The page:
Put an optical quick connect at the end of the photodiode assembly to facilitate easy attachment of the heating block during experimental runs. The other half of the quick connect goes into the CP02 cage plate mounted on the heating block.

Temperature

The electrical resistance of most materials varies with temperature. An RTD is a special resistor (usually made out of platinum) that exhibits a nearly linear change in its value with temperature. An RTD may be used to accurately measure temperature by including it as an element in a voltage divider. As the resistance of the RTD changes, so will the voltage across it.

A PPG102A1 RTD has been pre-mounted to the DNA heating block. This RTD has a nominal resistance of 1 KΩ and its value increses with temperature. Note that the maximum current carrying capacity of this device is 1 ma. Hook up the RTD in a voltage divider. Make sure the divider has no more than 1 mA flowing through it. Use freeze spray or heat the block on the warmer to test the circuit.

Fluorescence intensity

Amplification circuit

Schematic diagram of a high gain transimpedence amplifier.

The photodiode produces only a tiny current – on the order of nanoamps. Its output must be amplified and converted to a voltage measurable by the PC data acquisition system. A transimpedance amplifier (sometimes called a current-to-voltage converter) with a gain of approximately 108 V/A will be required. The circuit considered in Homework 1 is capable of providing this gain. (Optional question: why not simply use a resistor, and omit the op-amp?)

Photodiode amplifiers can be fiddly under the best of circumstances. At such high gain, many of the non-ideal behaviors of op amps become apparent. It will be important to keep your wiring short and neat. The amplifier and witing will also be susceptible to physical movement, so prevent things from getting bumped during experimental runs. In addition select an op amp that has a very low input bias current as possible. (Why?) Op amps with JFET inputs like the LF411 and LF351 generally have the lowest input current.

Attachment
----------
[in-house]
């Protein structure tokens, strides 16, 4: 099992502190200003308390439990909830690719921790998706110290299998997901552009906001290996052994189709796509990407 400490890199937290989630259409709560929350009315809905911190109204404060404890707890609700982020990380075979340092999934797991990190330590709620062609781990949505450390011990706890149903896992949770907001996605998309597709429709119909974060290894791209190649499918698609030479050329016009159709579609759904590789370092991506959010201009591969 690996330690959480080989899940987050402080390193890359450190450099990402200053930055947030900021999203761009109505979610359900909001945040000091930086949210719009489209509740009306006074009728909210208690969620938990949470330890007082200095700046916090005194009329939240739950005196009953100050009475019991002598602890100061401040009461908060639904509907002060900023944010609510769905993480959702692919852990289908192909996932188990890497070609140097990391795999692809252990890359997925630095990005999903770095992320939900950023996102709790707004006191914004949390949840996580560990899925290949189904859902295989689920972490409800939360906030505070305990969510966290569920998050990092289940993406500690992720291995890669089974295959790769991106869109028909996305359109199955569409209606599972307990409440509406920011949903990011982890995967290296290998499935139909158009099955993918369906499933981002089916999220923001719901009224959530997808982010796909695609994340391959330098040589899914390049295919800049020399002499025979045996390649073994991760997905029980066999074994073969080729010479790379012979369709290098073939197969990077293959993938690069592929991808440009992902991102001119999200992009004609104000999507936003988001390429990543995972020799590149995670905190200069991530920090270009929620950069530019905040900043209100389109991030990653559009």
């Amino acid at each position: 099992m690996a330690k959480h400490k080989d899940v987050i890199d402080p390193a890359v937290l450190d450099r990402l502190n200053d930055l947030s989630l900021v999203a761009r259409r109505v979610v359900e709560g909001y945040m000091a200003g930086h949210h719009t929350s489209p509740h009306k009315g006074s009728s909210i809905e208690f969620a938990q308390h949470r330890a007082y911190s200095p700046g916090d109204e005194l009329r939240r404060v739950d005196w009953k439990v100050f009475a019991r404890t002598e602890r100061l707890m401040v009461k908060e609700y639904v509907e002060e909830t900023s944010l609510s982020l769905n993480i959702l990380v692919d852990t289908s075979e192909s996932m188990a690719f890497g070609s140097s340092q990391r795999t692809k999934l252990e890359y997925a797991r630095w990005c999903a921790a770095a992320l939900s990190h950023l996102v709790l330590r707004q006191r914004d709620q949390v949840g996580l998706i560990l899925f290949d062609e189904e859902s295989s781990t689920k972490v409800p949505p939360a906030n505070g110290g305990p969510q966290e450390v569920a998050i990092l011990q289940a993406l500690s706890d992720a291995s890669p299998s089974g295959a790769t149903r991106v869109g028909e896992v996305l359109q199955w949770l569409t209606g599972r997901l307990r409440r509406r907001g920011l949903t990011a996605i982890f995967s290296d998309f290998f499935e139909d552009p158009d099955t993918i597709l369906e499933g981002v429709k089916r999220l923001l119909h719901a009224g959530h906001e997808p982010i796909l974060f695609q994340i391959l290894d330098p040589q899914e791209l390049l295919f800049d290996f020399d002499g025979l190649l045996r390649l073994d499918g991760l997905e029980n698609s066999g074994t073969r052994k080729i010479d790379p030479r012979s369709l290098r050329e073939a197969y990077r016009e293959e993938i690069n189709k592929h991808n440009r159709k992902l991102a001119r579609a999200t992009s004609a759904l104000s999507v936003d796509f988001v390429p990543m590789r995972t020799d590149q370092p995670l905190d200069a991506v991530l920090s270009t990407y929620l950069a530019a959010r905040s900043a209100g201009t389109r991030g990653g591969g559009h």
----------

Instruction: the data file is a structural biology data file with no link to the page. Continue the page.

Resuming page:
TODO: add noise from cable shield, ground strapping, capacitor

Offset circuit

Figure 5: Offset circuit using the LM741. Note that all three of the pot's leads are used, and the wiper is connected to the negative sup- ply voltage.

A final addition to the system that will greatly improve its usabil- ity is a knob that lets you control the level of the output signal. A simple way to do this is using an LM741 op-amp, with a 10k­ potentiometer connected as shown in Fig. 5. Use one of the high- quality round pots to obtain smooth and precise control.

TODO: Figure 6: Recommended layout of the light source, filters, and detector for the optics setup.

Optical system

The LED array connects to the circuit just like a single LED, using two leads - anode and cathode. It can be powered directly from your power supply, and ¼ 8:8V is known to supply a good amount of light while dissipating manageable heat.

PC Data Acquisition System

TODO: describe the DAQ system and capabilities.

LabVIEW VI

TODO: instructions for operating the VI

Debugging the apparatus

1. Do this first without the sample and the block. Using a box and a piece of black cloth, make sure the entire optical setup is isolated from stray light. If you can see any blue light coming out at all, light is also getting in.